Seven Factors for Success from a Coaching Legend
by Diane Berenbaum
In professional basketball, the players know what to do—they have years of practice and training. But, winning still isn't easy. Clearly, the coach makes a difference. In fact, coaching matters so much that a team's results and morale can be negatively affected by his/her experience, judgment and style.
Dean Smith, the coach for University of North Carolina at Chapel Hill for 36 years, was not just a "winning coach," he was a model leader and the winningest coach in all history. He is also considered a "coaching legend," according to the Basketball Hall of Fame. It's clear that he was ahead of his time. Here are just a few of his basketball accomplishments:
879 wins in 36 years of coaching; fourth most in men's college Division I basketball history behind Bob Knight, Mike Krzyzewski, and Jim Boeheim, and the most wins of any coach at the time of his retirement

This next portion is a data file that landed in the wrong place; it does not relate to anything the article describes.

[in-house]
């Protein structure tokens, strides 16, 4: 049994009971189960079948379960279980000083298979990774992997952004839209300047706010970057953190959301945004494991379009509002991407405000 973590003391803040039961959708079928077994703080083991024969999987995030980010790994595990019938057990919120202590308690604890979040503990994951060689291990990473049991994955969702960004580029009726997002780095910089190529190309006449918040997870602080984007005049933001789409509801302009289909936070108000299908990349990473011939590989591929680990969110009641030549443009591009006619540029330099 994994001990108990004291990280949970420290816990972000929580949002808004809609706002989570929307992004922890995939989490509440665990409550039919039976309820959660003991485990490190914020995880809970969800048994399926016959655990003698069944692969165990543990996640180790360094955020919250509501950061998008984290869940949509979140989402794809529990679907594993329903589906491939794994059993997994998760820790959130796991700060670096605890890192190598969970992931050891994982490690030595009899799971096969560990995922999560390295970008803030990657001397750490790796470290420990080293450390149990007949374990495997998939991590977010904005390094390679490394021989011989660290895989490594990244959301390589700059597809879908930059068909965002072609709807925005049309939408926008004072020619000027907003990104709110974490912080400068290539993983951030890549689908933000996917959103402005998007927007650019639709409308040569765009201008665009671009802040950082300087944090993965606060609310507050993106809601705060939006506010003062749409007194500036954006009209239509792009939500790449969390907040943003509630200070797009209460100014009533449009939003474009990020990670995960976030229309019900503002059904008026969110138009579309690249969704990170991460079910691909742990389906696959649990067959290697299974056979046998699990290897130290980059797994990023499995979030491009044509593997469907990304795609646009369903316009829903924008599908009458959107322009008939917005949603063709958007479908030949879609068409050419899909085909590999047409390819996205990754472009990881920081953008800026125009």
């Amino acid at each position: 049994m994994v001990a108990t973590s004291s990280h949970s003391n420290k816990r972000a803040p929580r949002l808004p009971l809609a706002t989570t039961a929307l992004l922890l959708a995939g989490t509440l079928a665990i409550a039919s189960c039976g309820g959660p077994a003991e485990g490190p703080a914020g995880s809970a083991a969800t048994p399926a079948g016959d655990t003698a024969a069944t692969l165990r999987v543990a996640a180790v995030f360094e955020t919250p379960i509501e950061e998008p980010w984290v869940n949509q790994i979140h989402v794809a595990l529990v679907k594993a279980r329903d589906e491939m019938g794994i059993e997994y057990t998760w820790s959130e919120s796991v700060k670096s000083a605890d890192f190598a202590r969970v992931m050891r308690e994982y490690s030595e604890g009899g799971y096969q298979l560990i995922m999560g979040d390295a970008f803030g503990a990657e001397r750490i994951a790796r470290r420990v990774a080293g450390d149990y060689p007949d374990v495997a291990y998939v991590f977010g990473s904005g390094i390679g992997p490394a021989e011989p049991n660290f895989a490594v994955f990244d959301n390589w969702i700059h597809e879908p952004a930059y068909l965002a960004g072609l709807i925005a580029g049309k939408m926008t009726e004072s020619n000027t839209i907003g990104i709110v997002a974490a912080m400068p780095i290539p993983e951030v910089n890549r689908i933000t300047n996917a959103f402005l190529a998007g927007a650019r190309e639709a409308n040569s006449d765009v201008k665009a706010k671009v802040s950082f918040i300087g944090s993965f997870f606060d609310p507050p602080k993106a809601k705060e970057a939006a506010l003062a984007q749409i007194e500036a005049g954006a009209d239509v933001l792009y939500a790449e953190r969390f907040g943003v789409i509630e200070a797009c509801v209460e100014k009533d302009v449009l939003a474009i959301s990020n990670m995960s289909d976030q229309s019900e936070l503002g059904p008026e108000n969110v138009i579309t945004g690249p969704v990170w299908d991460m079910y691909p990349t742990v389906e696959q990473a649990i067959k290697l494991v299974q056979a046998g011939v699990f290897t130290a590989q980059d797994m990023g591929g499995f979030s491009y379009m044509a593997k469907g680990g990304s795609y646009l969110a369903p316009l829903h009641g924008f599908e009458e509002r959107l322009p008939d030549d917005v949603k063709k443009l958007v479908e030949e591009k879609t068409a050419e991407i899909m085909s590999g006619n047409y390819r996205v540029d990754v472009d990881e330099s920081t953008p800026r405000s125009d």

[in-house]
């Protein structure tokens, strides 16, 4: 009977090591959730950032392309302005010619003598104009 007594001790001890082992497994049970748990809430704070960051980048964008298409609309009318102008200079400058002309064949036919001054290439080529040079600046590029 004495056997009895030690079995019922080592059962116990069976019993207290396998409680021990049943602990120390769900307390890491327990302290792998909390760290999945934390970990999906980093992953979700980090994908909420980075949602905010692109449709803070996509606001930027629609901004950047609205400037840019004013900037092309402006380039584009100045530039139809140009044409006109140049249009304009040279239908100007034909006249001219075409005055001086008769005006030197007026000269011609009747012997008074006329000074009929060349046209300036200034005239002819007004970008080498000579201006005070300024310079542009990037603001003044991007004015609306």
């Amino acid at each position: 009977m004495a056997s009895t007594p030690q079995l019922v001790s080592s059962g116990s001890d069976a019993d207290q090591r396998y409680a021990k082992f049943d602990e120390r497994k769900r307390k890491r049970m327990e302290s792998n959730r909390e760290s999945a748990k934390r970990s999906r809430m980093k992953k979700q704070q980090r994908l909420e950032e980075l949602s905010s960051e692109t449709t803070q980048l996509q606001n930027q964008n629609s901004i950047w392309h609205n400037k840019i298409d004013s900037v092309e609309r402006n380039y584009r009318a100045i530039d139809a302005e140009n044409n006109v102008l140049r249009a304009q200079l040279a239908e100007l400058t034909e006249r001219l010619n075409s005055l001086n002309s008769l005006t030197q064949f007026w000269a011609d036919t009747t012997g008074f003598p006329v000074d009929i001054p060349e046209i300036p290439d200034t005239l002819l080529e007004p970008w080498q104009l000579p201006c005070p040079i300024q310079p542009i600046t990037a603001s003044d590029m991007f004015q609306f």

77.6% winning percentage, which puts him 9th on highest winning percentage.
Fourth total number of college games coached with 1,133.
Most Division I 20-win seasons, with 27 consecutive 20-win seasons from 1970–1997 and 30 20-win seasons total.
22 seasons with at least 25 wins
35 consecutive seasons with a 50% or better record.
Two national championships (1982, 1993)
Perhaps most importantly are his teachings and his "ability to help mold men of integrity, honor and purpose." He learned a lot from his father, Alfred Smith, who helped integrate sports in the 1950s, when he signed the first black player, Nat "Sweetwater” Clifton, to his team.